In the end, not all stores will get great access, if they don’t have the customers. Gilbert says: “There has to be a business case for investing in this infrastructure. You can't just expect to be building at sites all over the place, if there isn't the customer demand and the genuine need for this sort of performance and security.”
If one provider can’t justify it, they may share, says Vasquez: “We’re noticing a lot of different players going after this. What we have here is that at the end, we will have a couple of different Edge players, that will be looking to work in some kind of revenue-sharing model as a business case.”
He explains: “If they own the fiber optics, or the physical connection, or the spectrum, they need to monetize that investment. But at the same time, they potentially didn't have the money in order to deploy a micro data center every 50 kilometers in order to support the Edge.”
Koch agrees: “In this innovation phase, partnerships are critical. But they must figure out what the benefits to the end customer are, because people don't buy technology, they buy benefits.”
How will it all play out? Koch thinks it is early days: “It's still so early, that everything is really still evolving, I think we're really a way away from figuring that out. And so time will tell.
But retailers may not get those benefits immediately. The change may have caught operators on the hop, and at least until recently, they simply could not offer all the connection points retailers needed, says Schechter: “Each country has its own unique topological challenges, and many operators just weren't positioned to accept connectivity closer downstream by the user.”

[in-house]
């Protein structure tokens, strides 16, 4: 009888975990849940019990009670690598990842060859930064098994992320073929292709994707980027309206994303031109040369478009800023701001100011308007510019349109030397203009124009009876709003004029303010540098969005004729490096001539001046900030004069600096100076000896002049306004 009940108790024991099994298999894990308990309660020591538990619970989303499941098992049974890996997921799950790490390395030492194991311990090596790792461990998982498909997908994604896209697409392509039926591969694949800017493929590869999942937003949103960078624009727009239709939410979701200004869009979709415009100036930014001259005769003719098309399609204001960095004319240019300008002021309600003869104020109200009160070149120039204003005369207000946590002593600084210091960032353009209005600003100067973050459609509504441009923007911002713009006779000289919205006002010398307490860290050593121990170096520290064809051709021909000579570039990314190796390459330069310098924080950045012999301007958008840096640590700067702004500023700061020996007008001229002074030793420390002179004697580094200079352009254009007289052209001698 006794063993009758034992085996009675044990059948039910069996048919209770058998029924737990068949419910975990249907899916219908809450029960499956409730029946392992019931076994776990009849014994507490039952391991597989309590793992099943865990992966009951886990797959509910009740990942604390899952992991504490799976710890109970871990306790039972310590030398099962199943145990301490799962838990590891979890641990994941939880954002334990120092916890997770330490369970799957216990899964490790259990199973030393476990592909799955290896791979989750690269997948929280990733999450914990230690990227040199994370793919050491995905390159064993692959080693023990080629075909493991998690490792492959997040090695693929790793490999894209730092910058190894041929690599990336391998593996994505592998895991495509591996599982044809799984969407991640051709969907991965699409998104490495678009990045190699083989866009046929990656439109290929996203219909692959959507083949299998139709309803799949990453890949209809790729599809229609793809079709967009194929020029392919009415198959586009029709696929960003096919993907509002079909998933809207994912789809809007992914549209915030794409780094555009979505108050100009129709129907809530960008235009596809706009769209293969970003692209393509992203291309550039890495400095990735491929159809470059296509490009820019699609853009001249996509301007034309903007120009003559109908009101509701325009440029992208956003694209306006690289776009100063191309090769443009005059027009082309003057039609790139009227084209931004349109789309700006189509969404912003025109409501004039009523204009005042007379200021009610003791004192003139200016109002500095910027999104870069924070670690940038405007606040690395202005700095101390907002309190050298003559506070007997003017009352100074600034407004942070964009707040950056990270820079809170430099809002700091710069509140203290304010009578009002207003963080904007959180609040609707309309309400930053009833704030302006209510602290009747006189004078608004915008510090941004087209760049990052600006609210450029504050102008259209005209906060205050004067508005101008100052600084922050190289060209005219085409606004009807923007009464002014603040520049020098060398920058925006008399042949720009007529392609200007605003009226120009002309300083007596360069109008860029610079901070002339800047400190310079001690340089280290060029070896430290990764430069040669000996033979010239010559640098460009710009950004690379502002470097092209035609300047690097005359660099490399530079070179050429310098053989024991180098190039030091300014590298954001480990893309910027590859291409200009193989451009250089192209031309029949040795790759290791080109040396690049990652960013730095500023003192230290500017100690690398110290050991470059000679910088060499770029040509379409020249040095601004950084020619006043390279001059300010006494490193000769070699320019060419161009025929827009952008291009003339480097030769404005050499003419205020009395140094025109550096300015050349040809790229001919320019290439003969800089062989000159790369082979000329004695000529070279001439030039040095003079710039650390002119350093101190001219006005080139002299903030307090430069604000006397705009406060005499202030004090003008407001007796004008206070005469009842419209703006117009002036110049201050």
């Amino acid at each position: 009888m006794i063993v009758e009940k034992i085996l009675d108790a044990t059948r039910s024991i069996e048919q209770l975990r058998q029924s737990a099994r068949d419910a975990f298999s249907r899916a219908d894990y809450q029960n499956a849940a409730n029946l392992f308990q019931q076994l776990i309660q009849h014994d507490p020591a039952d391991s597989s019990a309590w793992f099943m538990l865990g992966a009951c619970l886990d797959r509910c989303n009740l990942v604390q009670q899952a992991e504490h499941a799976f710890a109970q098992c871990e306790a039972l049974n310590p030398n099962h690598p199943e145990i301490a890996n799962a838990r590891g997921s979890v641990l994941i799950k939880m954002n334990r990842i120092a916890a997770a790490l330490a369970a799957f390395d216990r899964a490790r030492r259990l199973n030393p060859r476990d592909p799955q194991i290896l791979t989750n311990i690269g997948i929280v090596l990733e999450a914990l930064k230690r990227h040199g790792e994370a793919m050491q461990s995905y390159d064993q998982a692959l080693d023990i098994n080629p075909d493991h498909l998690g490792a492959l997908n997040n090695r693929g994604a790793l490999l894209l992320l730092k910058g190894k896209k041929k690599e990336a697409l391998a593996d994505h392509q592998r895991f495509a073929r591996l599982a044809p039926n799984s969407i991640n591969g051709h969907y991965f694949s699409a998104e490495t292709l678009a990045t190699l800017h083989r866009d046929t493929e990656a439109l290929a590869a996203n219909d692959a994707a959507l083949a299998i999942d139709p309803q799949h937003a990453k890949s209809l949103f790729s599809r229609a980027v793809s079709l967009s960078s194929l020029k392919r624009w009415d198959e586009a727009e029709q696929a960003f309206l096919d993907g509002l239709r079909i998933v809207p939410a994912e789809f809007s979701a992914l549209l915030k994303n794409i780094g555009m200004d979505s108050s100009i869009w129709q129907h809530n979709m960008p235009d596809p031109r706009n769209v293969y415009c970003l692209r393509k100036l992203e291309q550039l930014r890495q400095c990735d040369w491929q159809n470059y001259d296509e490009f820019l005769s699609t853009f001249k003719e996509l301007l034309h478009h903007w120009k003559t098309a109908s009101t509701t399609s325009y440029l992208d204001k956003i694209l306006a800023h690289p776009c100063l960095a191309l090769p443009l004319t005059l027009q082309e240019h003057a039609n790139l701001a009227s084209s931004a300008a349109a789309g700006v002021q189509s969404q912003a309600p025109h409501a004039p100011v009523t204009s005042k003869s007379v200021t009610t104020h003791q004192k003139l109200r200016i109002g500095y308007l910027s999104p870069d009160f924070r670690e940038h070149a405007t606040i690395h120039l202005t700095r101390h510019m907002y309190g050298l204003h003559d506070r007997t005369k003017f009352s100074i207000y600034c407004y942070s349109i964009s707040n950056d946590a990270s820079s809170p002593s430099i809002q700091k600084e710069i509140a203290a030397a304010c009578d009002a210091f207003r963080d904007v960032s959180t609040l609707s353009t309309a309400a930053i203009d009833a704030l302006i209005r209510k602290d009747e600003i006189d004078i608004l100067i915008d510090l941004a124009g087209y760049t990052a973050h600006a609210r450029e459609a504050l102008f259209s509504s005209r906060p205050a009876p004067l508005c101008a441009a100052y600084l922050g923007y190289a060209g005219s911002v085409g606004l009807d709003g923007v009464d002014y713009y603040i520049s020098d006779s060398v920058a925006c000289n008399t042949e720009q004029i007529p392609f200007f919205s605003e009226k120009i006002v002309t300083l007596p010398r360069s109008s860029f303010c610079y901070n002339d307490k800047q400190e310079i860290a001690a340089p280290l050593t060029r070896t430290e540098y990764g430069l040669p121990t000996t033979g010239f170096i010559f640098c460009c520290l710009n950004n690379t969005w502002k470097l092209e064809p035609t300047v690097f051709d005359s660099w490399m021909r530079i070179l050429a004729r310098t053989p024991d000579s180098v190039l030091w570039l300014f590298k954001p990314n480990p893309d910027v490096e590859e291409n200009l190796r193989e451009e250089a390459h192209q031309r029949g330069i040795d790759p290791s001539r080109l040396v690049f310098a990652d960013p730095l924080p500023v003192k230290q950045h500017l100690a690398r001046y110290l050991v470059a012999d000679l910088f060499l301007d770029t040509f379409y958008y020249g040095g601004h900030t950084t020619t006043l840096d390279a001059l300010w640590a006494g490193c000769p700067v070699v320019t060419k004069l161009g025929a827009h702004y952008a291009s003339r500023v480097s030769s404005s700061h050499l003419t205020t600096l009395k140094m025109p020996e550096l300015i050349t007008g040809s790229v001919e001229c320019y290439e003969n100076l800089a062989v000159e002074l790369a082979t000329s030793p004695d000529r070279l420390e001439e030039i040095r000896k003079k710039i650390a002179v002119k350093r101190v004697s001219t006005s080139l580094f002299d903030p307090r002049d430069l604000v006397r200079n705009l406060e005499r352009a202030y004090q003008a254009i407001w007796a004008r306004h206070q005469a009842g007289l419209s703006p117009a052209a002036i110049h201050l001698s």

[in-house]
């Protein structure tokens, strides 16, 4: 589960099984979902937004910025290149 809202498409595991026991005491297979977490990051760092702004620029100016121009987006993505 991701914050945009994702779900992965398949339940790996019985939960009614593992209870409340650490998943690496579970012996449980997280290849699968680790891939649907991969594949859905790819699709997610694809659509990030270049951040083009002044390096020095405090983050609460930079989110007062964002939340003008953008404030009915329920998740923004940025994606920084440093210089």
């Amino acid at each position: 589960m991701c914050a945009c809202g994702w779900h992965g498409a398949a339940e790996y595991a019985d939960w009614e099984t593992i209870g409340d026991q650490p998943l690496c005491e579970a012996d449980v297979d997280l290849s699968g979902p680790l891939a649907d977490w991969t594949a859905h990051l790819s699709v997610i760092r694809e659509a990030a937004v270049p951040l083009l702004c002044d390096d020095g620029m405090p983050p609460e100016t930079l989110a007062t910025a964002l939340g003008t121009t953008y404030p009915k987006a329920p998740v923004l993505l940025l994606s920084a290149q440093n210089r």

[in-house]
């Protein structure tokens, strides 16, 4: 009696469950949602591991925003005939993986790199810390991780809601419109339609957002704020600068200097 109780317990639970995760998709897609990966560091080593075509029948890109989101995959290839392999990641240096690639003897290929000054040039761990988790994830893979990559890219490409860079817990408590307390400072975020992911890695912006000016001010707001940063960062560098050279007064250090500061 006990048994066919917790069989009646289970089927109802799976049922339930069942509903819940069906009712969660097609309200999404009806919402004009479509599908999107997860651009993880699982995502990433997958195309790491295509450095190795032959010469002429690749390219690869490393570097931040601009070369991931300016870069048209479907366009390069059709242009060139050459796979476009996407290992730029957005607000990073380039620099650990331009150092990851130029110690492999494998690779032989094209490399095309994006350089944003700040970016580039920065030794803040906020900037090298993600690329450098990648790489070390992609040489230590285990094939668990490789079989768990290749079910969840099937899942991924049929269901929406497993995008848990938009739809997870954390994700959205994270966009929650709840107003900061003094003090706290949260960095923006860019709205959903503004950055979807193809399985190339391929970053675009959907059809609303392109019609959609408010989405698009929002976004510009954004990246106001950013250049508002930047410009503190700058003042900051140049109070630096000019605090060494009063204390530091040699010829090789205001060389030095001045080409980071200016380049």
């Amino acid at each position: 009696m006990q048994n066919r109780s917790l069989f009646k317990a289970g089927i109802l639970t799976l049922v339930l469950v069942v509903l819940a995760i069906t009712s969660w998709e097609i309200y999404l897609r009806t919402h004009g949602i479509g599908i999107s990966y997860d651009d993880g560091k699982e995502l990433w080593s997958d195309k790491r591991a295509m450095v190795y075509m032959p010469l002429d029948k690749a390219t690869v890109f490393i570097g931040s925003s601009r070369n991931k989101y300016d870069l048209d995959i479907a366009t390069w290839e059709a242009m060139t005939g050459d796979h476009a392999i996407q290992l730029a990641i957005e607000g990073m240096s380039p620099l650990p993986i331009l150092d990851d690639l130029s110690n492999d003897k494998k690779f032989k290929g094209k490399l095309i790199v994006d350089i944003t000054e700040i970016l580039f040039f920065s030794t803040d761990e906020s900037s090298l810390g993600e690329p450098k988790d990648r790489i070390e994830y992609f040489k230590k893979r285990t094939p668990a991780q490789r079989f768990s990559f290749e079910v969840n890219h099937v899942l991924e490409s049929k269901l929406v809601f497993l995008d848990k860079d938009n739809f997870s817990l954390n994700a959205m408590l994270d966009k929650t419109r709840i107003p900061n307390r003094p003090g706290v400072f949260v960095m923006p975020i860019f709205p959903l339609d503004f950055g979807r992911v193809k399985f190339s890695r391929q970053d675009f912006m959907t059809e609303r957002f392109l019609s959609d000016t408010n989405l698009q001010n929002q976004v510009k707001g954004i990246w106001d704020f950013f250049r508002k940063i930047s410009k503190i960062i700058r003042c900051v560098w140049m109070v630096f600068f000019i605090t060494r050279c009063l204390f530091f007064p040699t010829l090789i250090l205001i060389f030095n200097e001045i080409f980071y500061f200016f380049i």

Some providers simply didn’t have aggregation termination points or peering routers where the customers need them, he says: “All they had was their backbone infrastructure that would get traffic from the user up to a carrier hotel.
“Throughout the US in more regional markets, the MSOs [managed service operators] just weren't there. Their network wasn't designed to have those ingress points.”
This is changing, he says, and some MSOs actually want to meet retailers in more distributed locations: “We are seeing more MSOs amenable to interconnecting closer, or actually flat out requiring it, saying ‘Hey, if you want more connectivity, stop meeting us in those, traditional top locations. Meet us here in this new space.’”
New meets the old
The new technologies, new locations, and new alliances are all happening alongside existing applications.
Old-school hardware-centric applications are still needed, running in data centers on premises, while the new applications are all cloud-based, where network functions run on a network layer constructed from virtualized servers.
That creates a worry for Vasquez. While doing all that, “how we can manage the older lower latency type of application?”
At one stage, telcos thought they had a ready answer in their central offices (aka telephone exchanges), says Gilbert: “Originally, there was lots of discussion about telecoms operators refurbishing central offices to make them into mini data centers and use them to support Edge functions and distributed network functions.
"But more recently, there's been pushback around that, with people saying these sites were never been designed for this, it would require significant effort to refit and refurb, and it may not be as economically viable as looking at new sites.”
Schechter agrees: “Repurposing can sometimes be difficult, so it's just easier to greenfield something than try to squeeze into a brownfield deployment. Frankly, if you reuse some legacy central office facilities, you're penetrating into only one network, you don't have the reach of multiple networks.”
In densely populated areas, it’s viable to put resources close to end users, says Schecter: “But in some of the more sparsely populated locations, you have to have a hub and spoke strategy you have compute in a more centralized location, but maybe build your own fiber networks.”